Do children learn to control the bladder or bowel movement first? Children have less bowel movement and therefore do not need to go for a number 2 as often as a number 1. It is therefore often easier for parents to spot and work out when their child needs to go for a number 2. It has thereby been suggested that children usually learn to control their bowel movement first.

If your child attends a nursery setting it is important that you inform the practitioners that you have started potty training your child – how you go about the training at home; when your child usually seems to need the toilet; if your child uses a potty or the toilet, and; if for instance your son sits or stands when urinating . In this way the staff is able to support your child at their best.

24 give-up-the-nappy tips

1. My potty! Give your child their own potty in the bathroom. This may make the child curious and can be a good start to potty training. 2. Let your child sometimes accompany you to the toilet – perhaps they would like to do the same as you!

3. Begin with removing the nappy while you are at home in the daytime – little accidents will then not become dramatic and you will always have a change of clothes handy. When it works without a nappy during the day it is usually ok at night too.

4. Some parents change to material nappies, instead of the very absorbent ones, during the training period as the child then can feel that have wet themselves. 5. Let the child test and try the potty. By simply sitting on the potty something might happen! Give your child a book or a toy they like while sitting on the potty.

6. Remember that potty training should be fun and exciting. You may for example read a book about potty training and listen to the sound the ‘wee-wee’ makes when hitting the potty. 7. Sit your child on the potty after they have had a sleep and after meals – often something happens!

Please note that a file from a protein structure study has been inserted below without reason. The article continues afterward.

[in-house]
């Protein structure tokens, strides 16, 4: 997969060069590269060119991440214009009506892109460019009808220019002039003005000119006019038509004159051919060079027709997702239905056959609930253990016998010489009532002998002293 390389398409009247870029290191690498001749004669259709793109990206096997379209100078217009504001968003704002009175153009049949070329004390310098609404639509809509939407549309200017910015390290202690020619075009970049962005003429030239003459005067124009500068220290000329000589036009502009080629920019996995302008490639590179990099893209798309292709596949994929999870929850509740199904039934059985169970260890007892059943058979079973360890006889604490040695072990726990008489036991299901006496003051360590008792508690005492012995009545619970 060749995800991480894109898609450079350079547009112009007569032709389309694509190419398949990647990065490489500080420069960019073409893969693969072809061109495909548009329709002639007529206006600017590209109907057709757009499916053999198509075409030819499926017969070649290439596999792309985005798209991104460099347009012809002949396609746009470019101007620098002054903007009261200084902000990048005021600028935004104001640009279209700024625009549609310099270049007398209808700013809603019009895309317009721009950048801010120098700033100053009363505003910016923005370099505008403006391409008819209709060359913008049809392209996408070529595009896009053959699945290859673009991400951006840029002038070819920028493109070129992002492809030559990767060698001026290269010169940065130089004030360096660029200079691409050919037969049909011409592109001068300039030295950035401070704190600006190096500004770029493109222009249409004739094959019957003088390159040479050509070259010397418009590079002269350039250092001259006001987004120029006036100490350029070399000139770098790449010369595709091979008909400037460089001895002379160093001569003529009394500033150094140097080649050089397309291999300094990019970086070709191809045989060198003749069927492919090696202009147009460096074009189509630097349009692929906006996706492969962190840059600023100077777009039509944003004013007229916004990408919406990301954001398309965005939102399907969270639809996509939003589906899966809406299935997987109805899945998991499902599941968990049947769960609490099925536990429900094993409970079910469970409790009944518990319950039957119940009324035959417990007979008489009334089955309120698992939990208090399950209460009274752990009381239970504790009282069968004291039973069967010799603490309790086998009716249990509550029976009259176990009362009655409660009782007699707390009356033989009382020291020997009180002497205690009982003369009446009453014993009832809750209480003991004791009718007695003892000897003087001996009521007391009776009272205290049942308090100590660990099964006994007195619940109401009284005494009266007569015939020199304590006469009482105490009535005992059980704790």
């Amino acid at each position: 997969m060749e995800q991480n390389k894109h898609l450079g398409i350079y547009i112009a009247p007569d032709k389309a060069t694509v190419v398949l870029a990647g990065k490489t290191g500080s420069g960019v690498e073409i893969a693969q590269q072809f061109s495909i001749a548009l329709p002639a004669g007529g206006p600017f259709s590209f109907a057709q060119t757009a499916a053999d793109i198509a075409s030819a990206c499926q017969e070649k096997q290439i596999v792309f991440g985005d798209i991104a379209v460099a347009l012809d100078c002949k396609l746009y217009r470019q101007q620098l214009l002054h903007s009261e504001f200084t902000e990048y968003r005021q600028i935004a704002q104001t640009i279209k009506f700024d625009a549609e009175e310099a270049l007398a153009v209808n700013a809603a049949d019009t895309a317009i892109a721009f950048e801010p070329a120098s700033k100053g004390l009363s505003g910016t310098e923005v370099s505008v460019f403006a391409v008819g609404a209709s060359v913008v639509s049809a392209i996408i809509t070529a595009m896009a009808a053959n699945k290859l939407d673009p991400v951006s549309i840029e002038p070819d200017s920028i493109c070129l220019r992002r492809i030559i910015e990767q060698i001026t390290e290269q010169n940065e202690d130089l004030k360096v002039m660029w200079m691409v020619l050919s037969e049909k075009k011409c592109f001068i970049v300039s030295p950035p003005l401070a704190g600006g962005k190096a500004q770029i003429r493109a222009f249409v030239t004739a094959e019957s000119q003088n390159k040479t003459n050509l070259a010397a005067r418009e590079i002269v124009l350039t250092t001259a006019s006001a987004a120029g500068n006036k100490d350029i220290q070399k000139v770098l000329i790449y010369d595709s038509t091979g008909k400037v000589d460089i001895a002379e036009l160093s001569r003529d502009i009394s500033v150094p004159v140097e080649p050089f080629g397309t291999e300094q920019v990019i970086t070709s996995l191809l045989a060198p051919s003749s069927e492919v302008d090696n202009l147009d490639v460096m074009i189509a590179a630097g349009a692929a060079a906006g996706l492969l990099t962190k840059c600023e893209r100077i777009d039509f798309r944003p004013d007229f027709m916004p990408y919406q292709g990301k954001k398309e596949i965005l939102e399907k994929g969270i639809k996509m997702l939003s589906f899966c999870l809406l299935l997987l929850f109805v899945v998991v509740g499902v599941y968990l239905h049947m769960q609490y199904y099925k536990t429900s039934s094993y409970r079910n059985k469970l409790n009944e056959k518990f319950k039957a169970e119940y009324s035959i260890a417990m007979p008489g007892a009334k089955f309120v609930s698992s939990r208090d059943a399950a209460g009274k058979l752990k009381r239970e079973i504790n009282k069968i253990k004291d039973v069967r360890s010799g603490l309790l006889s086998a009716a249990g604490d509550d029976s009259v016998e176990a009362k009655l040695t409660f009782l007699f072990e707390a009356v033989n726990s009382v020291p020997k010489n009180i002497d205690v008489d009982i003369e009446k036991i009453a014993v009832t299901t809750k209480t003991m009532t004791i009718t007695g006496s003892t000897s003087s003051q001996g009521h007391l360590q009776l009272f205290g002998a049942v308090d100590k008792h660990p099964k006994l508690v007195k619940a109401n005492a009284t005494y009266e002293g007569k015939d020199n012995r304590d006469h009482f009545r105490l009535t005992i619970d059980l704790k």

8. A small child needs mum and/or dad’s company and assistance when sitting on the potty – don’t leave your child alone. 9. Make sure your child goes to the potty before you go out. If nothing happens – that’s ok.

10. Get your child used to going to the lavatory in other places apart from home and remember to always bring a change of clothes when you are out. 11. When you change your child’s nappy – ask your child if s/he has done a number 1 or 2 to encourage awareness that something has happened.

12. Interpret your child - perhaps s/he stops moving when s/he needs to go to the lavatory, or twists, or makes a particular sound. 13. Is there a pattern? Does your child’s bowel move at a particular time of the day? In that case, place your child on the potty at that time.

14. Nothing happened – that’s ok. Be positive and praise your child that s/he tried. And if something does happen, praise them with for instance “Look, you made a wee- wee – great!”

15. Do not show any displeasure when your child has used the potty – always associate the potty with something positive.

16. Some children prefer to wear a nappy when doing a number 2, but are fully capable of doing number 1’s on the potty. Don’t make a big deal about this. 17. When you know your child is able to control their bowel movement and needs a little extra support you may want to try negotiating. Agree on a small award if number 2’s end up in the potty rather than in the nappy.

18. To become free from nappies does not take long if the child is ready. If the process of potty training becomes too long – perhaps the child is not ready yet. 19. Remember that the child’s clothes should be easy to remove – a button in ones jeans can be very hard to undo if you are in a hurry.

20. Accidents happen. Remain easy-going and positive when accidents happen so the child does not feel that it is not allowed to do number 1’s and 2’s anymore. 21. Be patient. Even if the child seems dry, accidents will happen in certain situations. They may simply forget while busy at play.

22. Take it easy; do not compare your child with other children.

23. Some parents encourage their children by for example buying underwear with

funny patterns that the child chooses themselves. It can be fun exchanging the nappy for real underwear. 24. If you get irritated and feel that you cannot deal with the situation, or that the training is leading nowhere – turn to friends, your paediatrician or your child’s nursery and ask for advice. Do not turn the potty training into a power-war!

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Carola is the Director and Principal of Little Gems Montessori Nursery in Nicosia and Larnaca. With over 20 years of experience in teaching, school management and child development, she is well-versed in potty training discussions and processes. If you're curious about how we approach this at our settings, get in touch on 999 50070 or littlegemsmontessori@gmail.com